What They Don’t Tell You About Living On a Sailboat

Back when the pandemic was new and I had been freshly evacuated from a tropical island where I had been living since 2017, I got bored. Not because everything was closed, or because I was stuck inside all day. I was quite used to not being able to go out and about – no, I was bored because life for me had just gotten a whole lot easier. I was eating square meals, had potable water, and could safely exercise without fear of heat stroke or sexual harassment. Are my standards for a good life low? Maybe.

About a month into being back in my cushy American life, I found myself craving a more engaging life. I felt disconnected from the whims of nature and wanted to build a more sustainable lifestyle. Some made sourdough, some made masks… I decided to live on a boat. Within ten days of deciding this, my husband and I checked out a bunch of boats on Craigslist, drove many many miles in the American Northeast, and bought a little 30 foot sailboat from 1974.

Hello, April in East Boston. How cold art thou? Too f’ing cold.

Immediately after buying our dear Flingo Bingo (yes, that is the sailboat’s name), we sailed off into the sunset and it has been smiles and champagne ever since.

Just kidding! While land dwellers associate boat life with romance and adventure (there is definitely plenty of both), living on a boat comes with its own set of challenges. I find this life fun, and I am always learning something new about things I never even knew existed. Here are just a few things that people don’t tell you about sailboat living.

You don’t have to be rich to own a boat.

Maybe this is obvious to some, but every time we say we live on a boat, people assume we have a lot of money lying around. We simply don’t. The beauty of living on a boat is that you can be as excessive or penny pinching as you want – it all depends on your income and how much money you like to spend.

We live on a humble 30 foot, incredible-to-sail, fifty year old boat. It cost less than buying a used car in the United States. Because it is small and doesn’t have a lot of fancy electronic systems, maintenance is quite affordable. If we wanted, we could do really expensive refitting jobs to make the boat more modern, but we are pretty minimal in our needs of a living space.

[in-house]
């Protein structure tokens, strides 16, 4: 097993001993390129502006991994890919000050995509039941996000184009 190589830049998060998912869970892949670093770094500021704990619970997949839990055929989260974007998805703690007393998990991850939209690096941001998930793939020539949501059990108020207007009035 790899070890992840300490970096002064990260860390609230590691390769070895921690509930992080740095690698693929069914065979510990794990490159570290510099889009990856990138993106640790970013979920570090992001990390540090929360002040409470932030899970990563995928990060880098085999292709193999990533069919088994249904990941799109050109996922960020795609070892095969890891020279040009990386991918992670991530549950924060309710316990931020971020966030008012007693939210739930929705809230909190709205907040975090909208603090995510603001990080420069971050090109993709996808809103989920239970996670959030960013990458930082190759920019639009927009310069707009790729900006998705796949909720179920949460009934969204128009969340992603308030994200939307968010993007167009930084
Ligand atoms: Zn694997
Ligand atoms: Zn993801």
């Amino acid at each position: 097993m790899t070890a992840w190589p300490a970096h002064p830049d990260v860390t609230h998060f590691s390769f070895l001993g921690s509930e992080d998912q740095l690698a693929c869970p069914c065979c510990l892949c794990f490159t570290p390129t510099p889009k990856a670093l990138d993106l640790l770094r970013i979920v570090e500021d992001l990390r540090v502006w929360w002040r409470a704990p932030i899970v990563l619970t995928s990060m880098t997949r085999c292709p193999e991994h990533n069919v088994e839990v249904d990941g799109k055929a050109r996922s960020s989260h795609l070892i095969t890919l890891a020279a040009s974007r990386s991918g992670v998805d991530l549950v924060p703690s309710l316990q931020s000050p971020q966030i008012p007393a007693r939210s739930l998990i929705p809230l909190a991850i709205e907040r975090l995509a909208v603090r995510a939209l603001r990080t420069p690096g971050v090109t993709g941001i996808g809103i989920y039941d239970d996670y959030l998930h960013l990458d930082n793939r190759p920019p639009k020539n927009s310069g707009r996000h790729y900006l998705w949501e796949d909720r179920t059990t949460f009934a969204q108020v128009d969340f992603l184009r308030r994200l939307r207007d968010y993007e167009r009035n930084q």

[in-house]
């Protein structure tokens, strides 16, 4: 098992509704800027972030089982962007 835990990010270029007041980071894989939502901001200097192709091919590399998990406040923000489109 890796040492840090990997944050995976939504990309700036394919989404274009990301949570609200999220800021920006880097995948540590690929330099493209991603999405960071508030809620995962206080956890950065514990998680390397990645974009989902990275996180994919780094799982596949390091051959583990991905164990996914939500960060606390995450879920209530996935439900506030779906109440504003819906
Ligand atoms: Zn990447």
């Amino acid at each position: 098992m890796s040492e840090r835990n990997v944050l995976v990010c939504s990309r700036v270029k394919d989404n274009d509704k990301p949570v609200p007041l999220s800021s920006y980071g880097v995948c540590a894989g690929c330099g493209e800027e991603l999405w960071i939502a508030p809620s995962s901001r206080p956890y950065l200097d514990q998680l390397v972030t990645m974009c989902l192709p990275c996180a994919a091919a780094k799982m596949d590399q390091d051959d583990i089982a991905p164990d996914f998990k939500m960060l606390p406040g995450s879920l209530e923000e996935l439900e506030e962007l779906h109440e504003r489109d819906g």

So, yes, you could buy a million dollar yacht. But you can also find a sturdy, well-cared for boat and ride the waves just as well.

Leaks are the bane of my existence.

Just as land dwellers are constantly battling things like drafty windows, we are constantly finding new leaks in our boat! No, not the sinking kind, but the annoying kind that soaks your mattress and creates small puddles on the floor.

Our boat is actually a lot drier than many others, but inevitably, with every bout of rain, we are always just a bit disgruntled to find yet another leak on board. More leaks = more mold = more cleaning to prevent mold from taking over my little home. We have learned a lot about sealing windows and cracks and more, which is kind of cool right? Right.

We are less like Moana, and more like Heihei.

I’ll be honest, both the hubby and I really love Moana – the music, the spirit of adventure, the story. In order to make it through tougher sailing days, we would play the movie soundtrack and pretend we were just as brave as a 14 year old kid crossing the ocean by herself. And while I like to think of myself as similar to Moana, the reality is I end up more like Heihei (but only because I don’t have much boating experience and I am a bad swimmer?!).

Heihei is my true self. Sometimes.

While life on a boat (and cruising around here and there) is definitely fun, we have learned the hard and scary way that Mother Nature will always win. It is totally humbling, and you never stop learning about life on the water.

Boat people are (generally) the most generous and helpful people you will meet.

I think this comes from a strong sense of camaraderie and shared level of weird/crazy in terms of personalities. Boat people – the ones who live on their boats, the ones who just boat on weekends, the ones who work in marinas and other parts of the industry – are by far the BEST. We have had people spend several days helping us secure our boat during a tropical storm, give us serious discounts for staying in marinas to evade bad weather, total strangers lend us tools and help with engine issues, and more.

If you find yourself in the presence of a boat person, soak in the good vibes and general kindness. All boaters have experienced the best and the worst that boat life has to offer, so we know how hard (and how good) life can be. Being there for each other is not only nice, but necessary.


I could go on and on about the unexpected realities of life on a sailboat – I will definitely write more about it in the future. For now, I hope this gives you a taste of what I certainly didn’t expect going into this lifestyle. Cheers!

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